Charlize Theron on Cuba
by Humberto Fontova
A Hollywood A-lister (Charlize Theron) recently traveled to Cuba and returned without the paeans to its Stalinist regime that habitually issue from her colleagues after such visits. Pigs worldwide started sprouting wings.
During her Cuban visit Ms Theron helped produce a documentary (East of Havana) on Cuban hip-hop artists that cast the Castro regime in a negative light. Pigs worldwide started flapping and taxiing down the runway.
Last week on ABC's Good Morning America, Charlize Theron said : "I think the (Cuban) younger generation is starting to say, 'You know what, it doesn't work. We're not happy. We want to have freedom of speech. We want to be able to travel." By now every pig from Bangkok to Stockholm was galloping madly and flapping furiously while nearing the end of his runway.
During a subsequent interview on CNN, anchor Rick Sanchez started to ask Theron about the lack of freedoms in Cuba. She interrupted the question with the following: "I would argue that there's a lack of freedom in America."
Pigs worldwide promptly cocked their ears and started slowing down both their hoofbeats and wingbeats.
"I seem to recall," explained the Academy Award winning Best Actress, "some time ago some reporters being fired from their jobs for speaking up on television about how they felt about the war."
"But do you think the lack of freedoms in Cuba are parallel to the lack of freedoms in the United States?" asked CNN's Sanchez.
"Well, I would," answered Theron. Pigs worldwide now stopped flapping and cupped their ears in rapt attention. "I would compare those two," continued Theron. "Yes, definitely." (italics mine)
Inches from the end of the runway pigs worldwide dug in their heels and jammed their engines into reverse, thus remaining earthbound. "AH!" they squealed. "Now this is MORE LIKE IT!" Their wings retracted and they returned to their wallows, grunting contentedly.
After many nights of scrutiny and meditation, the best my team of analysts can determine is that Charlize Theron equates the policies of a regime that incarcerated political prisoners at a higher rate than Stalin's , that machine-guns to death entire families for attempting to travel abroad, that mandates ( under penalty of prison or firing squad) what its subjects, read, say, eat, earn, eat (both substance and amount) , where they live, travel or work—she equates this regime with a government under which a private corporation owned by stockholders terminated some employees for violating company guidelines.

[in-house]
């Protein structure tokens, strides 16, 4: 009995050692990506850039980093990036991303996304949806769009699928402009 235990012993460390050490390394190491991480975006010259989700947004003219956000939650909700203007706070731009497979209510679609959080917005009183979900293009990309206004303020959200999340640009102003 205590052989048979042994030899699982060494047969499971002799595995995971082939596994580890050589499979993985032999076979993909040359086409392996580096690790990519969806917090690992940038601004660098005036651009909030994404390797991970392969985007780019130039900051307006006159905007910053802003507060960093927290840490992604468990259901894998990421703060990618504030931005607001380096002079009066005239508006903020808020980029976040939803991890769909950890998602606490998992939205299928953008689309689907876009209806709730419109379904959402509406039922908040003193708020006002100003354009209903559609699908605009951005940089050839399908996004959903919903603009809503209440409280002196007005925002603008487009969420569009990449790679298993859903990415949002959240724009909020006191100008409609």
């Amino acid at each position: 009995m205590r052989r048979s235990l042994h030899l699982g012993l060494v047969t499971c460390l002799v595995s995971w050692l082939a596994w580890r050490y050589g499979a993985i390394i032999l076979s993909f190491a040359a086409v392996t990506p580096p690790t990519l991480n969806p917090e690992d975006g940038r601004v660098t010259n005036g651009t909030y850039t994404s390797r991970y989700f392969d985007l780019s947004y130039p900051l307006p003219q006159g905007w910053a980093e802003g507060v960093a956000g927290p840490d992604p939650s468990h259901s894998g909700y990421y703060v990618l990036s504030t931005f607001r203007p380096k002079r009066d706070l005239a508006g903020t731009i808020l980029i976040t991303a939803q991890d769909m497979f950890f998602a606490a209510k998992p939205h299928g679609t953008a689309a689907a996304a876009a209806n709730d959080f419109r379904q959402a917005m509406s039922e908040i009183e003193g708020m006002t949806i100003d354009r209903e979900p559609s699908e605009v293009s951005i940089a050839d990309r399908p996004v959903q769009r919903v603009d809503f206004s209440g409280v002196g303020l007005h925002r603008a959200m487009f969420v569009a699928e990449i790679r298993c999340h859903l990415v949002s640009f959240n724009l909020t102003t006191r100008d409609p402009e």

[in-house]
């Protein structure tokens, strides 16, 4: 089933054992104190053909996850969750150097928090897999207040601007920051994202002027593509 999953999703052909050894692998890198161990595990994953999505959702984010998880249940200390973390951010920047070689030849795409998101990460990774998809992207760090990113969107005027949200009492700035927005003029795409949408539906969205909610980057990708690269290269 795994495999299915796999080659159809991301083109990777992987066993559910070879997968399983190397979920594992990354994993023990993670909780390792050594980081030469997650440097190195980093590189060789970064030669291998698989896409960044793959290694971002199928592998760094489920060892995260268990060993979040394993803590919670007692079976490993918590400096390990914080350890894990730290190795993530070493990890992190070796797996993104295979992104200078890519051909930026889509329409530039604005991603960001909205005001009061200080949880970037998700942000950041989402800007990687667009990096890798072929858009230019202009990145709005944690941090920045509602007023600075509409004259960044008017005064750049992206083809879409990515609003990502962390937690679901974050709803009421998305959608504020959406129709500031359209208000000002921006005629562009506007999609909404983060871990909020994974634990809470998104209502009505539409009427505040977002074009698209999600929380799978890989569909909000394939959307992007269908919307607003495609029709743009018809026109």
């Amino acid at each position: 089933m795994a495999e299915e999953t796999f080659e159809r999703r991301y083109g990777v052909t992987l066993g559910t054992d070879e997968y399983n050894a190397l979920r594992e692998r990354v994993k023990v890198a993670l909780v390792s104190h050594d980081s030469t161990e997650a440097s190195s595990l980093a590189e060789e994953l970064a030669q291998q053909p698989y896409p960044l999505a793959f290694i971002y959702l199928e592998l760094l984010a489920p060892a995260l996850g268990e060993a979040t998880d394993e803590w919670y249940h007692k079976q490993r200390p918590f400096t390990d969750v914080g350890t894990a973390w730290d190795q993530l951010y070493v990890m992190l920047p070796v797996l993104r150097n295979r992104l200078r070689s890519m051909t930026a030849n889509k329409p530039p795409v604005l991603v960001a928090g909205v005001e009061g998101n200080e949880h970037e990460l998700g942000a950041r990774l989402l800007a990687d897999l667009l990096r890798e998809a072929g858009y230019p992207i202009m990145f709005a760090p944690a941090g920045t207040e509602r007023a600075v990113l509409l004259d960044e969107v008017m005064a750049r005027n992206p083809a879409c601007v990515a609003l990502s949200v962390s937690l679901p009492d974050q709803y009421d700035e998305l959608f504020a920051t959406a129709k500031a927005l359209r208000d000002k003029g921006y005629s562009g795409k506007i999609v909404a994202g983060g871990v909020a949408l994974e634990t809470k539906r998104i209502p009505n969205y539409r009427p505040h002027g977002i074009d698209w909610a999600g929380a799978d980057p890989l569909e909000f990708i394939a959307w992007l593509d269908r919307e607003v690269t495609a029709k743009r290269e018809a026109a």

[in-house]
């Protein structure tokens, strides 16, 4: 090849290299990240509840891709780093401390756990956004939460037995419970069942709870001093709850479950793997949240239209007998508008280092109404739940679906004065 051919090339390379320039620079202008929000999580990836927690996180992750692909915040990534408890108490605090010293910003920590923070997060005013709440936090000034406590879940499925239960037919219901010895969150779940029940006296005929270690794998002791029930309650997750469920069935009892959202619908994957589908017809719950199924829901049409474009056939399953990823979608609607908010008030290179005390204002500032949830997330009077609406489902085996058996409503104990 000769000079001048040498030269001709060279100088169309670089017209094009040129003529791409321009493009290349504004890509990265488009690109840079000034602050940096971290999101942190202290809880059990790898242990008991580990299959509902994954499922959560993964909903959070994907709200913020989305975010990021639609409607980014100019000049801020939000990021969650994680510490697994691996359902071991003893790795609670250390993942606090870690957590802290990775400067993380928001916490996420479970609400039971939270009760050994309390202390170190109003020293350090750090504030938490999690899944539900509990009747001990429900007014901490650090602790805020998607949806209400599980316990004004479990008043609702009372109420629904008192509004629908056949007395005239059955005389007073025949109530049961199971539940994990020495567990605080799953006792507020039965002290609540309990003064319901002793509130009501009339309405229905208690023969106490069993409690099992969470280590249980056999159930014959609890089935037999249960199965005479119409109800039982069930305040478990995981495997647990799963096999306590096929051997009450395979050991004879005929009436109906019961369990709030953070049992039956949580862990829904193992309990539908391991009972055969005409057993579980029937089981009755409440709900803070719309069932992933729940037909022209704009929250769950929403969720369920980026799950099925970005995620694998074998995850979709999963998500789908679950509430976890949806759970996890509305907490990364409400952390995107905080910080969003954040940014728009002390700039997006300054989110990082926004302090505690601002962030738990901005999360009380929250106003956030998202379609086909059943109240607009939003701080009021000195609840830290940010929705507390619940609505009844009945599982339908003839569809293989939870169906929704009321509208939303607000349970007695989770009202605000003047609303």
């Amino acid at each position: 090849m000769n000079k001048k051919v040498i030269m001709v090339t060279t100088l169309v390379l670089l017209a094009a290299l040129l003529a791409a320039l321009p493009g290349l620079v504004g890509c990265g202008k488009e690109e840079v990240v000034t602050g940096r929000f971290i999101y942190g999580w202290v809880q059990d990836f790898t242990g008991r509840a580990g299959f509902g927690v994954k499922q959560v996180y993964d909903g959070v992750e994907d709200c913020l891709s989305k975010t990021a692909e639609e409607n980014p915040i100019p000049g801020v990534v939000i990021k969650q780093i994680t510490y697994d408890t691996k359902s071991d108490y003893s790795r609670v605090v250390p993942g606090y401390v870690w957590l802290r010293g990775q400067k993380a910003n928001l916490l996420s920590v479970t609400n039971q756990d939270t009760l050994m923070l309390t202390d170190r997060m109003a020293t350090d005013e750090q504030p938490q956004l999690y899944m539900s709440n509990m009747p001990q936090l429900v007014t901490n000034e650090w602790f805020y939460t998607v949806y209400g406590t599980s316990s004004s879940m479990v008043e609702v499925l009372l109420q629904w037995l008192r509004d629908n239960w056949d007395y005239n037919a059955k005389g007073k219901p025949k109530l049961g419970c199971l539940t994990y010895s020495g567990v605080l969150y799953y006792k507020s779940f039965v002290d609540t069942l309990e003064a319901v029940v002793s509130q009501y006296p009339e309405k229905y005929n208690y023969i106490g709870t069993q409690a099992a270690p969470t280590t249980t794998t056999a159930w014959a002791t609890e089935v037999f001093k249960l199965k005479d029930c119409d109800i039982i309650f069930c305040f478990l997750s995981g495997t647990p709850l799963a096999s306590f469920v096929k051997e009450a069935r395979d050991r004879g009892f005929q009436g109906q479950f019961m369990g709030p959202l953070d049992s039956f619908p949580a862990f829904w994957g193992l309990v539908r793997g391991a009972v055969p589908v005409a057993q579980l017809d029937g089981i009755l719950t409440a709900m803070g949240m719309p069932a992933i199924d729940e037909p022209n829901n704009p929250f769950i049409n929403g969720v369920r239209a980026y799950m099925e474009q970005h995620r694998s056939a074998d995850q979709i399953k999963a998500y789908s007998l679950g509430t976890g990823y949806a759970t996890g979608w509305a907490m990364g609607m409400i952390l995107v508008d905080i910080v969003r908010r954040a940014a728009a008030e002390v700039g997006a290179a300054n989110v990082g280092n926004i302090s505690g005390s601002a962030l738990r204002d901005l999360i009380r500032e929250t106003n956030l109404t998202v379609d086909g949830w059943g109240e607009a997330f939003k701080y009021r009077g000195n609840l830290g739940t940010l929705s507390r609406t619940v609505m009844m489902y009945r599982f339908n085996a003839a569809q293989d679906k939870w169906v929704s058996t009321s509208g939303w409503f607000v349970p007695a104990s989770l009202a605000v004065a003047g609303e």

Who in Hollywood could argue with that? By Hollywood standards her logic seems airtight.
Meanwhile back in the studio Rick Sanchez remarked to Theron: "It sounds like you don't have a very high opinion of the United States." Theron retorted that she actually lives in the U.S., so he was clearly wrong. As Sanchez continued to seek clarification of her comments Theron interrupted with: "I want to make out with you right now."
Amazingly, this dust-up occurred on CNN "Castro's a hell of a guy!" Ted Turner had gushed to a Harvard audience in 1997. "You'd like him!" Within weeks of Ted's comments at Harvard, CNN had a bureau in Havana, the first ever granted to a U.S. network. Bureau chief Lucia Newman assured viewers, "We will be given total freedom to do what we want and to work without censorship."
Hard-hitting stories immediately followed. To wit: CNN soon featured Fidel's office in its "Cool Digs" segment of CNN's "Newsstand." "When was the last time you saw a cup full of pencils on the boss's desk?" asked perky CNN anchor Steven Frazier. "And they do get used – look at how worn down the erasers are. ... Years ago, our host worked as an attorney, defending poor people. ... He's Fidel Castro, Cuba's leader since 1959!"
Rick Sanchez was born in Cuba and knows about conditions on the island. But for his background Theron might have sailed though the interview a la Hillary Clinton with Katie Couric. But for Sanchez’ impertinent behavior Theron might have forsaken her riposte, which was obviously both brilliant and germane, dug out Hollywood's thumb-eared script on Castro/Cuba and started reciting the lines. Among the choicest:
"Fidel I love you. We both have the same initials. We are both powerful men. And we both use our power for good. (Francis Ford Coppola)
"Castro is a genius and Cuba is a paradise." (Jack Nicholson)
"Socialism works. I think Cuba might prove that." (Chevy Chase.)
"Castro is very selfless and moral, one of the world's wisest men." (Oliver Stone)
"If you believe in freedom, if you believe in justice, if you believe in democracy, you have no choice but to support Fidel Castro!" (Harry Belafonte)
"It was an experience of a lifetime to sit only a few feet away from him (Castro.)" Kevin Costner.
"The eight most important hours of my life," Stephen Spielberg describing his dinner with Castro.
Okay, so Cuba’s a repressive place-- but no more repressive than the U.S. Charlize Theron made this clear. So let’s give her time. As a political philosopher she’s obviously not shoulder to shoulder with Hollywood’s Best and Brightest just yet. But she’s off to a promising start.
Humberto Fontova is the author of Fidel; Hollywood’s Favorite Tyrant, a Conservative Book Club Main Selection.